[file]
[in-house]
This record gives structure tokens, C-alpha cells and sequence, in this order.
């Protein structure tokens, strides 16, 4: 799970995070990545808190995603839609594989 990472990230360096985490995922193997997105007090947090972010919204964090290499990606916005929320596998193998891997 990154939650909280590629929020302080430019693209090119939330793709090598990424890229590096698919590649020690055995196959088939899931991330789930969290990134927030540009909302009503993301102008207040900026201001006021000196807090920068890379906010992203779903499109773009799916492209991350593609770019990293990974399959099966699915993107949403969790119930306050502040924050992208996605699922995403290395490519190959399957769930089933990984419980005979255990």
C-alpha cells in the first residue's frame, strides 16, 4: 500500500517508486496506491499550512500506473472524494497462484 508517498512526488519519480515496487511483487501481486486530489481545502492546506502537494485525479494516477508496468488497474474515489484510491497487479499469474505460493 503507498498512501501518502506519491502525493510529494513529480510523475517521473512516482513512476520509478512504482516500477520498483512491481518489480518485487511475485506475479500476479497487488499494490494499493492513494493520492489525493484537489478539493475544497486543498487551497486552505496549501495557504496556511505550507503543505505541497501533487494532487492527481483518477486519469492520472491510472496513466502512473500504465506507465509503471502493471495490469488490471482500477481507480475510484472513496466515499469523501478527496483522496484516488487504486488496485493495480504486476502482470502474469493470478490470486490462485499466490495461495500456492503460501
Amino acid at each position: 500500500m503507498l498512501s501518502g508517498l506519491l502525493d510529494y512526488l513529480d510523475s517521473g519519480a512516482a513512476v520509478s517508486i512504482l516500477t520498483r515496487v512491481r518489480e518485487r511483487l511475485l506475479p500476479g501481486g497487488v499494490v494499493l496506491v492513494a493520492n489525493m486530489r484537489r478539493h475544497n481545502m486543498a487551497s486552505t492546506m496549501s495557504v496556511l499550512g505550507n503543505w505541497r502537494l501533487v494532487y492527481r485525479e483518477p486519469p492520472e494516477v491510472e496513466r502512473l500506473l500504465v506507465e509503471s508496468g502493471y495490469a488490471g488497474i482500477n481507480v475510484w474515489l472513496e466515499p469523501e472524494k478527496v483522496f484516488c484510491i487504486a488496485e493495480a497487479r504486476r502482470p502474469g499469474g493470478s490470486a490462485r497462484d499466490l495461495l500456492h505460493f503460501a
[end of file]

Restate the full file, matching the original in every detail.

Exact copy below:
[in-house]
This record gives structure tokens, C-alpha cells and sequence, in this order.
């Protein structure tokens, strides 16, 4: 799970995070990545808190995603839609594989 990472990230360096985490995922193997997105007090947090972010919204964090290499990606916005929320596998193998891997 990154939650909280590629929020302080430019693209090119939330793709090598990424890229590096698919590649020690055995196959088939899931991330789930969290990134927030540009909302009503993301102008207040900026201001006021000196807090920068890379906010992203779903499109773009799916492209991350593609770019990293990974399959099966699915993107949403969790119930306050502040924050992208996605699922995403290395490519190959399957769930089933990984419980005979255990």
C-alpha cells in the first residue's frame, strides 16, 4: 500500500517508486496506491499550512500506473472524494497462484 508517498512526488519519480515496487511483487501481486486530489481545502492546506502537494485525479494516477508496468488497474474515489484510491497487479499469474505460493 503507498498512501501518502506519491502525493510529494513529480510523475517521473512516482513512476520509478512504482516500477520498483512491481518489480518485487511475485506475479500476479497487488499494490494499493492513494493520492489525493484537489478539493475544497486543498487551497486552505496549501495557504496556511505550507503543505505541497501533487494532487492527481483518477486519469492520472491510472496513466502512473500504465506507465509503471502493471495490469488490471482500477481507480475510484472513496466515499469523501478527496483522496484516488487504486488496485493495480504486476502482470502474469493470478490470486490462485499466490495461495500456492503460501
Amino acid at each position: 500500500m503507498l498512501s501518502g508517498l506519491l502525493d510529494y512526488l513529480d510523475s517521473g519519480a512516482a513512476v520509478s517508486i512504482l516500477t520498483r515496487v512491481r518489480e518485487r511483487l511475485l506475479p500476479g501481486g497487488v499494490v494499493l496506491v492513494a493520492n489525493m486530489r484537489r478539493h475544497n481545502m486543498a487551497s486552505t492546506m496549501s495557504v496556511l499550512g505550507n503543505w505541497r502537494l501533487v494532487y492527481r485525479e483518477p486519469p492520472e494516477v491510472e496513466r502512473l500506473l500504465v506507465e509503471s508496468g502493471y495490469a488490471g488497474i482500477n481507480v475510484w474515489l472513496e466515499p469523501e472524494k478527496v483522496f484516488c484510491i487504486a488496485e493495480a497487479r504486476r502482470p502474469g499469474g493470478s490470486a490462485r497462484d499466490l495461495l500456492h505460493f503460501a